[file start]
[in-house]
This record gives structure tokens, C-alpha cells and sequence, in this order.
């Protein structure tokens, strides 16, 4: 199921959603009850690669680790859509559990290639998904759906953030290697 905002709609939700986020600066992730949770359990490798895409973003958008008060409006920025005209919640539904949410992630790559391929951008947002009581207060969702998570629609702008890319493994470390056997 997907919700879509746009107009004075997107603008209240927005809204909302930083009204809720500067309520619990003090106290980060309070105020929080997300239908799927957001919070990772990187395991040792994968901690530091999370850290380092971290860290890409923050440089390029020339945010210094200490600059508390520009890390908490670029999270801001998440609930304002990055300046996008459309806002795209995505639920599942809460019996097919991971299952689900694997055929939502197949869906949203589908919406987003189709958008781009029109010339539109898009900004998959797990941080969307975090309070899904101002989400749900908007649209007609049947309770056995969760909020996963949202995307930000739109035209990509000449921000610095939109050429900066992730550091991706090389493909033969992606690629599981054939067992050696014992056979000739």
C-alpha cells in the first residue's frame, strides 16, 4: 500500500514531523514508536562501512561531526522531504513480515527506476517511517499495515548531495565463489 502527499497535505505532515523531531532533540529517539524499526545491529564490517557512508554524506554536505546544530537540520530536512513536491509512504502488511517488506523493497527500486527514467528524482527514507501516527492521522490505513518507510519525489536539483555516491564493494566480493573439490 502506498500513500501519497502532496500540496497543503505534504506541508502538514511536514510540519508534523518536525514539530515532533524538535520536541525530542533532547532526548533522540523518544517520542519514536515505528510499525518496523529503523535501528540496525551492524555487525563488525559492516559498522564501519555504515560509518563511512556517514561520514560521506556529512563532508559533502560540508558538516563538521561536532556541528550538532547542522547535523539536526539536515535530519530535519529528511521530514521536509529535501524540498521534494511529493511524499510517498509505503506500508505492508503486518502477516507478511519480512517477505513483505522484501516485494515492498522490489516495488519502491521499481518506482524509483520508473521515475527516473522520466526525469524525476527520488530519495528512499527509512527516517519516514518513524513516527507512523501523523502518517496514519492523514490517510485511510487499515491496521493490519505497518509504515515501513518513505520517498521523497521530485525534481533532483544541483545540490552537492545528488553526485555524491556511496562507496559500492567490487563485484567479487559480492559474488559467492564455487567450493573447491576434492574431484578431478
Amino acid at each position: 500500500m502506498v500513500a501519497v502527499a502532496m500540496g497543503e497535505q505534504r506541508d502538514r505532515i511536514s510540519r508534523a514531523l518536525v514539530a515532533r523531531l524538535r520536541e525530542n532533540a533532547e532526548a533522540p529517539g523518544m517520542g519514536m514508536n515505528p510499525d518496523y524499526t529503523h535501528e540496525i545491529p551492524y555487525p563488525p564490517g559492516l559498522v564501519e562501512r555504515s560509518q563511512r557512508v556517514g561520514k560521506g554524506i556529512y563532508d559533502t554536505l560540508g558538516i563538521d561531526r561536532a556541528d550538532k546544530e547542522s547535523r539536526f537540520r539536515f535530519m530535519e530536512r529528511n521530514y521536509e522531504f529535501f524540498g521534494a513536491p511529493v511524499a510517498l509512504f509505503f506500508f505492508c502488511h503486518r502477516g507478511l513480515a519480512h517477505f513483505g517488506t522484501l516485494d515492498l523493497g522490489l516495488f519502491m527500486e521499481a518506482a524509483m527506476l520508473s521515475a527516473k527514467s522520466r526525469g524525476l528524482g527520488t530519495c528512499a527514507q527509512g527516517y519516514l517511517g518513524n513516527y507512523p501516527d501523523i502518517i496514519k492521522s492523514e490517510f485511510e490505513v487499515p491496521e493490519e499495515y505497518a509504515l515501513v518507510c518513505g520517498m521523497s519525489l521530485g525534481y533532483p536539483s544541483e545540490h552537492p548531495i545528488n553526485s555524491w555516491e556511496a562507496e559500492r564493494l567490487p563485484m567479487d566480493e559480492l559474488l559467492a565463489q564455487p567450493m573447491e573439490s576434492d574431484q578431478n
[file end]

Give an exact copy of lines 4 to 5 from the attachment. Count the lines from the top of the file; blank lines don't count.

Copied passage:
C-alpha cells in the first residue's frame, strides 16, 4: 500500500514531523514508536562501512561531526522531504513480515527506476517511517499495515548531495565463489 502527499497535505505532515523531531532533540529517539524499526545491529564490517557512508554524506554536505546544530537540520530536512513536491509512504502488511517488506523493497527500486527514467528524482527514507501516527492521522490505513518507510519525489536539483555516491564493494566480493573439490 502506498500513500501519497502532496500540496497543503505534504506541508502538514511536514510540519508534523518536525514539530515532533524538535520536541525530542533532547532526548533522540523518544517520542519514536515505528510499525518496523529503523535501528540496525551492524555487525563488525559492516559498522564501519555504515560509518563511512556517514561520514560521506556529512563532508559533502560540508558538516563538521561536532556541528550538532547542522547535523539536526539536515535530519530535519529528511521530514521536509529535501524540498521534494511529493511524499510517498509505503506500508505492508503486518502477516507478511519480512517477505513483505522484501516485494515492498522490489516495488519502491521499481518506482524509483520508473521515475527516473522520466526525469524525476527520488530519495528512499527509512527516517519516514518513524513516527507512523501523523502518517496514519492523514490517510485511510487499515491496521493490519505497518509504515515501513518513505520517498521523497521530485525534481533532483544541483545540490552537492545528488553526485555524491556511496562507496559500492567490487563485484567479487559480492559474488559467492564455487567450493573447491576434492574431484578431478
Amino acid at each position: 500500500m502506498v500513500a501519497v502527499a502532496m500540496g497543503e497535505q505534504r506541508d502538514r505532515i511536514s510540519r508534523a514531523l518536525v514539530a515532533r523531531l524538535r520536541e525530542n532533540a533532547e532526548a533522540p529517539g523518544m517520542g519514536m514508536n515505528p510499525d518496523y524499526t529503523h535501528e540496525i545491529p551492524y555487525p563488525p564490517g559492516l559498522v564501519e562501512r555504515s560509518q563511512r557512508v556517514g561520514k560521506g554524506i556529512y563532508d559533502t554536505l560540508g558538516i563538521d561531526r561536532a556541528d550538532k546544530e547542522s547535523r539536526f537540520r539536515f535530519m530535519e530536512r529528511n521530514y521536509e522531504f529535501f524540498g521534494a513536491p511529493v511524499a510517498l509512504f509505503f506500508f505492508c502488511h503486518r502477516g507478511l513480515a519480512h517477505f513483505g517488506t522484501l516485494d515492498l523493497g522490489l516495488f519502491m527500486e521499481a518506482a524509483m527506476l520508473s521515475a527516473k527514467s522520466r526525469g524525476l528524482g527520488t530519495c528512499a527514507q527509512g527516517y519516514l517511517g518513524n513516527y507512523p501516527d501523523i502518517i496514519k492521522s492523514e490517510f485511510e490505513v487499515p491496521e493490519e499495515y505497518a509504515l515501513v518507510c518513505g520517498m521523497s519525489l521530485g525534481y533532483p536539483s544541483e545540490h552537492p548531495i545528488n553526485s555524491w555516491e556511496a562507496e559500492r564493494l567490487p563485484m567479487d566480493e559480492l559474488l559467492a565463489q564455487p567450493m573447491e573439490s576434492d574431484q578431478n